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Published on Mar 12, 2015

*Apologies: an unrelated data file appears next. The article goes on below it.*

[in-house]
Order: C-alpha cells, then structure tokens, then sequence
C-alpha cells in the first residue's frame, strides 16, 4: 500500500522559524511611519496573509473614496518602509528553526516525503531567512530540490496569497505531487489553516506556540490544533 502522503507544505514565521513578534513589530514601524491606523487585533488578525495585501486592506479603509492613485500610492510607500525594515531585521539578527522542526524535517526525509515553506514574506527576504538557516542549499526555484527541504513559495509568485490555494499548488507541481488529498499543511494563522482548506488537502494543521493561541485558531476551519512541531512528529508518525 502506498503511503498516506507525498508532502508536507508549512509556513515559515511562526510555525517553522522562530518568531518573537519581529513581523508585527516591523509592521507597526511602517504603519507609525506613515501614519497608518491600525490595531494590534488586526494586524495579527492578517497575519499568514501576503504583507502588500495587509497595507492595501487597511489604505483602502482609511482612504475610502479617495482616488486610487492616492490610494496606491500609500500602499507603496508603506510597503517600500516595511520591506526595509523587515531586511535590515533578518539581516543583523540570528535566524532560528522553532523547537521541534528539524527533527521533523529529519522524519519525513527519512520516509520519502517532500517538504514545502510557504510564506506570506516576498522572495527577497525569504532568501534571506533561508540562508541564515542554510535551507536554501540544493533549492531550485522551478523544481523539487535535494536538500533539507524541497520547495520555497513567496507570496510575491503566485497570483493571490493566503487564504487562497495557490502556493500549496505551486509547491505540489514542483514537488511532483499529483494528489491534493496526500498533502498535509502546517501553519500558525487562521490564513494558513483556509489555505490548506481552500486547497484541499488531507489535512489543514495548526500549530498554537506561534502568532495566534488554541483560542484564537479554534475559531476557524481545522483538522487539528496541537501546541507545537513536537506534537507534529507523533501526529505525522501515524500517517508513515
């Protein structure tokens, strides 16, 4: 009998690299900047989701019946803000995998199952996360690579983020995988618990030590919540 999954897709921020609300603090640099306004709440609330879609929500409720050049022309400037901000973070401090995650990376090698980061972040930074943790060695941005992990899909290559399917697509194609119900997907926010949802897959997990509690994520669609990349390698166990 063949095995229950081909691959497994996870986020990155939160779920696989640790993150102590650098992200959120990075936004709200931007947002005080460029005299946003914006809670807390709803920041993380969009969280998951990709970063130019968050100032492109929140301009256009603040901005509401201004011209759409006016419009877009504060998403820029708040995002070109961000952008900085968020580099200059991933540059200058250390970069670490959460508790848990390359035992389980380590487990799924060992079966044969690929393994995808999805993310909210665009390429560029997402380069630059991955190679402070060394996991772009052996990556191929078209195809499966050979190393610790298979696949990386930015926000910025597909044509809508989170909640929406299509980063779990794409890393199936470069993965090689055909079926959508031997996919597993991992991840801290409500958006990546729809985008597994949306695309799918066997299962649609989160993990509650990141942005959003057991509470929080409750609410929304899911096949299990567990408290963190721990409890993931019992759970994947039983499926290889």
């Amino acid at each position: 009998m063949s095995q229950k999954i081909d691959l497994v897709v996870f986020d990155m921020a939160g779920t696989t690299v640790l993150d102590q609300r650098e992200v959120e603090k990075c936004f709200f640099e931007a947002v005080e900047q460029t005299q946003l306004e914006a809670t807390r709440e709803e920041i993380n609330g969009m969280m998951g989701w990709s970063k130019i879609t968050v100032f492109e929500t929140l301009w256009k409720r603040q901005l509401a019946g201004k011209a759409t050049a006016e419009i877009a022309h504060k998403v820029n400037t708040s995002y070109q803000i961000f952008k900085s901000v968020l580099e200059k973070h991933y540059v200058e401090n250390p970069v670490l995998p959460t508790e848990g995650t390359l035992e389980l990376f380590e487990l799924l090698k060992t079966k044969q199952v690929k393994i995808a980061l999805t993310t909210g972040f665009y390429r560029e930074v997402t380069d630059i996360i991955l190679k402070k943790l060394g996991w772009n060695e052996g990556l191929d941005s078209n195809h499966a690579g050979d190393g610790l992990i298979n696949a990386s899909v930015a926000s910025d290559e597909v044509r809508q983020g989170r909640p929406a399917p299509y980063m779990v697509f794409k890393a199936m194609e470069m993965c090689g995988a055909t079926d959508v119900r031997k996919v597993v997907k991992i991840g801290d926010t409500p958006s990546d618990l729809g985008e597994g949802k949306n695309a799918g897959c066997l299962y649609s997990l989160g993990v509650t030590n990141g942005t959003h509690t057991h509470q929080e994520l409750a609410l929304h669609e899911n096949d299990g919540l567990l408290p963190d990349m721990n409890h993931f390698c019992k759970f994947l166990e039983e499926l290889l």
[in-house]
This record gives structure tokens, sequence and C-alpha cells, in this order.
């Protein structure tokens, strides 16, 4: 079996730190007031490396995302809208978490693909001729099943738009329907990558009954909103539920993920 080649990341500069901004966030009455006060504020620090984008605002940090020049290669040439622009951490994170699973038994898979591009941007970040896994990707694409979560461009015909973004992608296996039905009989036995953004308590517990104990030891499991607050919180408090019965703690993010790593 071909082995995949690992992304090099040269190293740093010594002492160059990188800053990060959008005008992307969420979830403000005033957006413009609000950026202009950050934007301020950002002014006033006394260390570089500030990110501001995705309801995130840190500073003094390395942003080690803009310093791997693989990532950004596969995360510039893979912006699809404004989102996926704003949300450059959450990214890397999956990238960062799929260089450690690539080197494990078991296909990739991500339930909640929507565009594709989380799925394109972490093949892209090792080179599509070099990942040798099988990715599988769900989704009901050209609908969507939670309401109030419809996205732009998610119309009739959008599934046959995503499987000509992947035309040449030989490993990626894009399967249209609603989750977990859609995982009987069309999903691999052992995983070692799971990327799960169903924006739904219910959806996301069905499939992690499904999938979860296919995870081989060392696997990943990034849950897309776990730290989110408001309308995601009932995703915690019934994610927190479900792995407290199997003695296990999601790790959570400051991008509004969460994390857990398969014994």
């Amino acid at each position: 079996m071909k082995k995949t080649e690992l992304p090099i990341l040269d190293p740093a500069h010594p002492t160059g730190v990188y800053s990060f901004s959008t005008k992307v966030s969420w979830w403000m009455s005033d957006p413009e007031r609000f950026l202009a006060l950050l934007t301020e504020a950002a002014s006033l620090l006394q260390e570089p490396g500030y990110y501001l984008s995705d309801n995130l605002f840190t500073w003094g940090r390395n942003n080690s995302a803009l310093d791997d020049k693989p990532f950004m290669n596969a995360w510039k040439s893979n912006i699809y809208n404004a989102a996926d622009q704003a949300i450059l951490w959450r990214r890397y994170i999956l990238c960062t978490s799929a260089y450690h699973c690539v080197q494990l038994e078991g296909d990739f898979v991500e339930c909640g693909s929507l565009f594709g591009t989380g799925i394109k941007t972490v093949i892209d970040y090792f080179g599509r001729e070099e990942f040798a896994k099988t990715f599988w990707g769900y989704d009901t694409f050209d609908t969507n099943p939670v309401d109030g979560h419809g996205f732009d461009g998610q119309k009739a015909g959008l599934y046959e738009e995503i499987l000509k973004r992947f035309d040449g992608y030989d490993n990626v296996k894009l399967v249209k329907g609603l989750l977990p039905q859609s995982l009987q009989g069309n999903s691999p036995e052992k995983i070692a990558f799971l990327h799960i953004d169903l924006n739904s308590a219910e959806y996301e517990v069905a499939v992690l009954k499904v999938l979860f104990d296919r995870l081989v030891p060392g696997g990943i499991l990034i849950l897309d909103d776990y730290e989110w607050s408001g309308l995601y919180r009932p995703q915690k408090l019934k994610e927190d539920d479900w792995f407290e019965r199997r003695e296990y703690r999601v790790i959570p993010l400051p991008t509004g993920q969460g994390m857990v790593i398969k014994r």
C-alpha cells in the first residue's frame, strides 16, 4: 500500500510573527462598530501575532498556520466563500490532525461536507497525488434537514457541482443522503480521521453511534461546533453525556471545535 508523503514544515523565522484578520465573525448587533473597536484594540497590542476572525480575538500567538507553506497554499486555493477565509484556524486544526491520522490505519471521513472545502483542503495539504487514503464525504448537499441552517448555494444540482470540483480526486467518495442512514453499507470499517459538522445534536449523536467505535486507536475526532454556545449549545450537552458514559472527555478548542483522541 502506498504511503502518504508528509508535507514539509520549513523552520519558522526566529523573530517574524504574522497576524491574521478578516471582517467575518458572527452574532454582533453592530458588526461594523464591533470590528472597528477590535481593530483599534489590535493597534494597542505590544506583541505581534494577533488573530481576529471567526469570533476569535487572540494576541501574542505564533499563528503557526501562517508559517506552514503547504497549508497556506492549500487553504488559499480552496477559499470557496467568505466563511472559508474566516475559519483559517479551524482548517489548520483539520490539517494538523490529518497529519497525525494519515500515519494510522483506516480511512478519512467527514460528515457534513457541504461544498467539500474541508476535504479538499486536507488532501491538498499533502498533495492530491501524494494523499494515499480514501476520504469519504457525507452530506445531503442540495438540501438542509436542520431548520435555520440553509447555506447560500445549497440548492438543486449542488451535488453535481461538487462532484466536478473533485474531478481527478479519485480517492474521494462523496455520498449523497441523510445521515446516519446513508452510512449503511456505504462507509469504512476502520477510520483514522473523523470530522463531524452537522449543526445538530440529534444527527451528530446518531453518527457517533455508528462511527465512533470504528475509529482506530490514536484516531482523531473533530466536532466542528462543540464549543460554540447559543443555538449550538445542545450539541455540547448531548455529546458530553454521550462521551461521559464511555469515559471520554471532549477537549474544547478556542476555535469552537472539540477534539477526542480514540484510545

Traditionally, archaeologists have the vast Amazon region of South America to be a cultural backwater compared to the better-known civilizations that developed in the Americas. Scholars stress the limitations of tropical environments and lack of critical technological innovations to sustain civilizations. In recent years, the documentation of raised field agriculture, black earth, managed forests, hydraulic engineering, and large settlements in the Amazon has questioned traditional assumptions. Dr. Erickson, University of Pennsylvania, Department of Anthropology, has documented fascinating monumental earthworks called ring ditches or geoglyphs that encircle areas of several acres to nearly a square mile. Some earthworks are precisely constructed in geometric patterns that suggest a concern for landscape design, appearance, and aesthetics. Deep ditches imply that huge volumes of earth moved. Various hypotheses are presented for the functions of earthworks. The existence of earthworks of such magnitude and density throughout Western Amazonia shows the ability of native peoples to transform their landscapes at a massive scale. Sponsored by donors to the Shepard Krech III Lecture Fund and the Friends of the Haffenreffer Museum of Anthropology.